18. III. Recent Developments | ECUADOR • The Law is titled ORGANIC LAW FOR THE REGULATION AND CONTROL OF MARKET POWER. • The Law presents a general prohibition and a list of prohibited conducts, which should allow for the application of the rule of reason in the application of the general prohibition, and the per se rule in the case of the specifically prohibited conducts. • The Law prohibits anti competitive agreements and the abuse of market power. • It provides for ex ante merger control. • It also prohibits unfair competition. • The Law creates block exemptions and specific exemptions for agreements that create efficiencies and promote progress, provided that they can be transferred to the consumers. • The law Creates a Competition Superintendence with ample powers.

  19. III. Recent Developments | ECUADOR • The new Law punishes among others the following conducts (i) The creation of any barrier to entry or exit in a relevant market (ii) Conditioning the sale to the establishment of exclusivity clauses in the purchase(iii) Any conduct that prevents or difficult the access or permanence of a current or potential competitor in the market (iv) Concerted and vertically suspend the provision of a market monopoly services to a provider of goods or services, public or private (v) The imposition of trade conditions tend to have exclusionary effects • This is the first Antitrust Bill approved in Ecuador.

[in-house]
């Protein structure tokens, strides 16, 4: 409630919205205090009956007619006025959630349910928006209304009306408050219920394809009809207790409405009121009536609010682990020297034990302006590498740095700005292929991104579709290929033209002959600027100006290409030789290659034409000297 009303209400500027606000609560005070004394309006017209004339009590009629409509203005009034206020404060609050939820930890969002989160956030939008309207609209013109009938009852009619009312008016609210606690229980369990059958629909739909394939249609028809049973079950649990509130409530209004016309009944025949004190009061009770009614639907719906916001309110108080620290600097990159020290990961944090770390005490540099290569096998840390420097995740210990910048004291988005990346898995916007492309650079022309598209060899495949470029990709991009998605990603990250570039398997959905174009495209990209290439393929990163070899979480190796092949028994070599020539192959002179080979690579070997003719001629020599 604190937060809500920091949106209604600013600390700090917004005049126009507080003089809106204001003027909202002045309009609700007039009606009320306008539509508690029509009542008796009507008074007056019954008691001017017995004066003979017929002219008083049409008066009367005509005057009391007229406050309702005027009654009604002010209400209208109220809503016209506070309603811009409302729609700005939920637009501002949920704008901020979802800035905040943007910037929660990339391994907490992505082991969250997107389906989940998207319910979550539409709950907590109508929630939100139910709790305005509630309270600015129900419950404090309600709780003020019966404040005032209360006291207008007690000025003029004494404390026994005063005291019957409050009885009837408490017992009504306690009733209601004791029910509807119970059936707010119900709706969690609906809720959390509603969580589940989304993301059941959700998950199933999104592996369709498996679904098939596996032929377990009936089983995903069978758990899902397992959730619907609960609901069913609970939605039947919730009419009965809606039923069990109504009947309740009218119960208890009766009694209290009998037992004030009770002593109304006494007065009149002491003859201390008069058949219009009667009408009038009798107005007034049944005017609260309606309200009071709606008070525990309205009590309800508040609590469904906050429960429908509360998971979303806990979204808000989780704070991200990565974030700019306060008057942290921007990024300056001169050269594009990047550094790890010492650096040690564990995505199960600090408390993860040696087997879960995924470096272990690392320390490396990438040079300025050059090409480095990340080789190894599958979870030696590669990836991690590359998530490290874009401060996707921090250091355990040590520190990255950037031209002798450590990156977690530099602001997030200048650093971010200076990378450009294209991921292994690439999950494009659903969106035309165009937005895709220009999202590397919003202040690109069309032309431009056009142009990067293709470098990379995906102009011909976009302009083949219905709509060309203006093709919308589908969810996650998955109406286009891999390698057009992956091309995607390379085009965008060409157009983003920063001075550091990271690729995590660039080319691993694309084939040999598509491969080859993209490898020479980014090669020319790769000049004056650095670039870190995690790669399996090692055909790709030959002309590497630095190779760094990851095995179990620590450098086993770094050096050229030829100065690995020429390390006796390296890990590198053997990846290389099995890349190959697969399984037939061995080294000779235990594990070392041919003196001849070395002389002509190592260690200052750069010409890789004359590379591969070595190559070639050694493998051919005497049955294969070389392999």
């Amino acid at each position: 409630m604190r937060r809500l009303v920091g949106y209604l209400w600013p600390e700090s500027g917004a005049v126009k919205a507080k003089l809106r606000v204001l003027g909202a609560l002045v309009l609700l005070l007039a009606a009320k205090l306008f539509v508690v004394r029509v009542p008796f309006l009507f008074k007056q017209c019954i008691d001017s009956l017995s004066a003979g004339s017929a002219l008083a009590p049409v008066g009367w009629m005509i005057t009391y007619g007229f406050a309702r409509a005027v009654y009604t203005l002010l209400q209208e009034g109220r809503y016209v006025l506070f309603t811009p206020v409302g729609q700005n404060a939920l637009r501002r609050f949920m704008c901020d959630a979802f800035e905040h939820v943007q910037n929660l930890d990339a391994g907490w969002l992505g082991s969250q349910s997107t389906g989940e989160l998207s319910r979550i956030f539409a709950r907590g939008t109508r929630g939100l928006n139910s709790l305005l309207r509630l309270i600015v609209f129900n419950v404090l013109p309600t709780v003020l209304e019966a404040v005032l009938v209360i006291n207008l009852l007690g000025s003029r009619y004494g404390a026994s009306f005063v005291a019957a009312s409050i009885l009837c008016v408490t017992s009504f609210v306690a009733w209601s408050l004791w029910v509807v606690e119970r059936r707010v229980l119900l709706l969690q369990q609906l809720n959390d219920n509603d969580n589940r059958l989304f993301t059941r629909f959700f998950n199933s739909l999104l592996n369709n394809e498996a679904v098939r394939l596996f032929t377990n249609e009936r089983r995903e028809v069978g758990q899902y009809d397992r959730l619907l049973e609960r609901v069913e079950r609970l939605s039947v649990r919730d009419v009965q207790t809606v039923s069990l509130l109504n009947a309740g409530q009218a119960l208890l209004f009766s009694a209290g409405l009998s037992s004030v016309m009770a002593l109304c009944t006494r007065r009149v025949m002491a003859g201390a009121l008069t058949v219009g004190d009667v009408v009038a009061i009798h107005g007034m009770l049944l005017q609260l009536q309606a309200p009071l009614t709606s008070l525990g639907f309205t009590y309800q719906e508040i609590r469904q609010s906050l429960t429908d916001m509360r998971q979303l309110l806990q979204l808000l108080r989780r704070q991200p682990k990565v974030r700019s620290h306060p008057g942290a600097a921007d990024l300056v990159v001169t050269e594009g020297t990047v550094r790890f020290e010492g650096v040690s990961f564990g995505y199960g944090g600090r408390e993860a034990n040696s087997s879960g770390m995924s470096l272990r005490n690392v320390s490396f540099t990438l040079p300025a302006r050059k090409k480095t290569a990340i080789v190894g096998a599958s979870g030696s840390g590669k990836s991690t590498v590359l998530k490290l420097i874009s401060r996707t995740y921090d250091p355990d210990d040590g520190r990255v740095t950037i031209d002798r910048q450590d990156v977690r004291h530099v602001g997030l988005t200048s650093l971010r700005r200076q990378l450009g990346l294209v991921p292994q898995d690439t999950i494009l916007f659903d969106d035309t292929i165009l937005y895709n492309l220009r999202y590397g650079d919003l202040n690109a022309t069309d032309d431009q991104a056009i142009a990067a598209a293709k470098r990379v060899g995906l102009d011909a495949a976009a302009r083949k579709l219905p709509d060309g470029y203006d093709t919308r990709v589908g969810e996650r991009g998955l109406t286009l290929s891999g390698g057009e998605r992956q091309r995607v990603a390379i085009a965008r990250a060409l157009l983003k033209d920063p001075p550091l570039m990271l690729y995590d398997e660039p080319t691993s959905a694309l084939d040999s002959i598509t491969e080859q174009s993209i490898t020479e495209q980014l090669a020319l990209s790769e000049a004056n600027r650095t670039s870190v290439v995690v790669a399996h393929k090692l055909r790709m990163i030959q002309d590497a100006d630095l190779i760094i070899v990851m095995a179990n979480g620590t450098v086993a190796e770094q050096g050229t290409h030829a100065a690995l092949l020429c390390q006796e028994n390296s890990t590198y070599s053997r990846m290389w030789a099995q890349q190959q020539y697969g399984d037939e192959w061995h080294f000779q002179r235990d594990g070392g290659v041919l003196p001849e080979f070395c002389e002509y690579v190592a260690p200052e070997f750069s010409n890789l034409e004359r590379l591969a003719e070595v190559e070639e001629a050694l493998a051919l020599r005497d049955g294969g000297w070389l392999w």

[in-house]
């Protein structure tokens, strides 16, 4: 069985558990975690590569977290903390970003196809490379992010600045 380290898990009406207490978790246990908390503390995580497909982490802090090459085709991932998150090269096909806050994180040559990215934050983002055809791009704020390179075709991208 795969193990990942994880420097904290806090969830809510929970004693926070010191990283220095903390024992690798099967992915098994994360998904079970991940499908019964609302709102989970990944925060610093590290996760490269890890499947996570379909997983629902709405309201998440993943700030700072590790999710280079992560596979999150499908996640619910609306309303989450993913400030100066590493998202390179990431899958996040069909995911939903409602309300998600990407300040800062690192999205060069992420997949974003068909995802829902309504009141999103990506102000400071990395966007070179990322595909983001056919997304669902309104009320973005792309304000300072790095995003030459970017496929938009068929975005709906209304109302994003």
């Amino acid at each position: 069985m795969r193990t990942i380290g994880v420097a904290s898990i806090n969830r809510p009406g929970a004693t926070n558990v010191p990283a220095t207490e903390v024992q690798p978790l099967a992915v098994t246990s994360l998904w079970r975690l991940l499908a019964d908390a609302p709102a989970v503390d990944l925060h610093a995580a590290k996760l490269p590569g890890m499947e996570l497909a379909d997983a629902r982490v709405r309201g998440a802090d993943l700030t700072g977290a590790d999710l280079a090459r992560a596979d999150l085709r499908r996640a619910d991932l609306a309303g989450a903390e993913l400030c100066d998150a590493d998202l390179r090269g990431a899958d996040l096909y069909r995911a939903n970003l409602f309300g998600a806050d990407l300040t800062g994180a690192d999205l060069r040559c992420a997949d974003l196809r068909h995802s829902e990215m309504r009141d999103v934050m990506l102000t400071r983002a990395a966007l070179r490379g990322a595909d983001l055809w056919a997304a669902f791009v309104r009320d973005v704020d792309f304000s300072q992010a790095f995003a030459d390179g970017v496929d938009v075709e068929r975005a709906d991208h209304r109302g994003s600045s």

20. III. Recent Developments | BRAZIL • Afte two months of discussions the new law 12.529 was enacted on November 30th, 2011 • The law modifies the structure of Brazilian Competition Law. • The antitrust authorities are CADE and the Secretary of Economy at the Ministry of Finance • Cade is composed by the Competition Tribunal, the Competition Superintendence and the department of Economic Studies • The Law creates an administrative positive silence in case that mergers are studied for more than 11 months.